I created these notes for students to record their thoughts about reading, as well as keep track of specific literary elements, and make connections with the text.
There is no one way of writing these; I tell students they should fill the pages, as if they were annotating a book or article—write all over them! These also double nicely as study pages for quizzes or essay writing.
How To Use with Discussion Groups:
The first thing is to set a date for the first meeting, and make sure students have their notes complete. Note that they should have the whole page complete except the very last item: an answer for their question. Remind them that their questions should not be level one, that is, they need to write a question that meets a level 4 or higher, in order to show understanding and analysis. I have included a handout on how to write such questions…
After practicing writing questions, reading, and taking notes, students are ready to meet.
In groups of 4 or 5, students should one-by-one read the question they developed on the bottom of their notes, and discuss possible answers for it with the group. Each student does this, and it usually takes about 10-15 mins. (You can choose to have them share any additional parts of their notes in this fashion. Maybe one meeting it’s one thing that stood out to them, or what they wrote about Steinbeck’s use of color.) Then, after all discussions have occurred, I refocus them for another 2-3 minutes as they each write responses to their own question.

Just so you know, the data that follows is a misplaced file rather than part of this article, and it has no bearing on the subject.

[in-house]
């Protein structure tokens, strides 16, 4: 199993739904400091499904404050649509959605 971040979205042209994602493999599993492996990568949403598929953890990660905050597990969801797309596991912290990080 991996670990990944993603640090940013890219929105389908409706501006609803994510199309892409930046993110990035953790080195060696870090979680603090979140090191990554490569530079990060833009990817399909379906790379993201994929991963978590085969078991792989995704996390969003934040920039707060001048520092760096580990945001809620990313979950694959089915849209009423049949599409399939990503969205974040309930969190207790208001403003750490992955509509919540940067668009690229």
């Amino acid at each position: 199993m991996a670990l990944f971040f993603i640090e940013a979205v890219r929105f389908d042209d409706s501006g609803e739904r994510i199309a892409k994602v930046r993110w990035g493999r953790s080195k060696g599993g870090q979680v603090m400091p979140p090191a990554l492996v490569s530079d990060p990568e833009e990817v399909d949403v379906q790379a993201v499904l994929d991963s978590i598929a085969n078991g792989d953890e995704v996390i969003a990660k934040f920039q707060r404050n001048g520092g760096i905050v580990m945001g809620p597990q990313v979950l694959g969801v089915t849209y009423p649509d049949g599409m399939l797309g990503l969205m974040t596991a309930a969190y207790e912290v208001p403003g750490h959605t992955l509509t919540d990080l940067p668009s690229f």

Then, on the Group Response form included in this packet, have the group decide which question they think is the strongest (or best-written), write it down, and write a communal answer. This should take another 5-7 minutes. In total, each meeting should be about 20-25 minutes, and of course, different classes will need adjustments of a few minutes here and there.
I have also included a self/peer evaluation sheet (copy back-to-back), so after groups turn in their group response forms and go back to their seats, they can score how everyone did.
You may or may not want to actually grade these, but it’s nice to see what they think about how they are doing. Also, if you tell them ahead of time, it tends to keep them a little more focused throughout. In addition, timing everything helps, too!
I hope you enjoy using this system with your students.
To wrap up, you get the following:
How to Write Level 4+ Questions Handout
Notes pages for all chapters 1-6
Group Response 1/2 sheet
Self Evaluation 1/2 sheet
Peer Evaluation 1/2 sheet
Teacher in the Rye
Check out my other great resources for The Pearl in my store, including
The Pearl Task Cards